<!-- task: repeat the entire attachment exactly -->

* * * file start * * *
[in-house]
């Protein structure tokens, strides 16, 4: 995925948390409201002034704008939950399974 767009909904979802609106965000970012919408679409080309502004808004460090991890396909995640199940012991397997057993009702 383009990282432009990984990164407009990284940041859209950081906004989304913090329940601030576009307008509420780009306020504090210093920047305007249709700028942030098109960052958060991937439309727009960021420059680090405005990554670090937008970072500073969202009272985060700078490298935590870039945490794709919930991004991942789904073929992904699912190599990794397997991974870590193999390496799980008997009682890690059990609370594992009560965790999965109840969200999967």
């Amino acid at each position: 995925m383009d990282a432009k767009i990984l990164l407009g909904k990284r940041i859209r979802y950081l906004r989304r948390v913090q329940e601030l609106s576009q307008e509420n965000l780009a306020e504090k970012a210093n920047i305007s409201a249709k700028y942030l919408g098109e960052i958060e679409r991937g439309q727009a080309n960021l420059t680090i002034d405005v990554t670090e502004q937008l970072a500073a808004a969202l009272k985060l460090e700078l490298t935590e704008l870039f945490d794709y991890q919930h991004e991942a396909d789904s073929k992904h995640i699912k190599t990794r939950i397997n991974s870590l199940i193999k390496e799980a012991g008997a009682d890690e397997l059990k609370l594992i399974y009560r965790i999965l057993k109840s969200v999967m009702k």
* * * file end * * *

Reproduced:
[in-house]
């Protein structure tokens, strides 16, 4: 995925948390409201002034704008939950399974 767009909904979802609106965000970012919408679409080309502004808004460090991890396909995640199940012991397997057993009702 383009990282432009990984990164407009990284940041859209950081906004989304913090329940601030576009307008509420780009306020504090210093920047305007249709700028942030098109960052958060991937439309727009960021420059680090405005990554670090937008970072500073969202009272985060700078490298935590870039945490794709919930991004991942789904073929992904699912190599990794397997991974870590193999390496799980008997009682890690059990609370594992009560965790999965109840969200999967």
């Amino acid at each position: 995925m383009d990282a432009k767009i990984l990164l407009g909904k990284r940041i859209r979802y950081l906004r989304r948390v913090q329940e601030l609106s576009q307008e509420n965000l780009a306020e504090k970012a210093n920047i305007s409201a249709k700028y942030l919408g098109e960052i958060e679409r991937g439309q727009a080309n960021l420059t680090i002034d405005v990554t670090e502004q937008l970072a500073a808004a969202l009272k985060l460090e700078l490298t935590e704008l870039f945490d794709y991890q919930h991004e991942a396909d789904s073929k992904h995640i699912k190599t990794r939950i397997n991974s870590l199940i193999k390496e799980a012991g008997a009682d890690e397997l059990k609370l594992i399974y009560r965790i999965l057993k109840s969200v999967m009702k």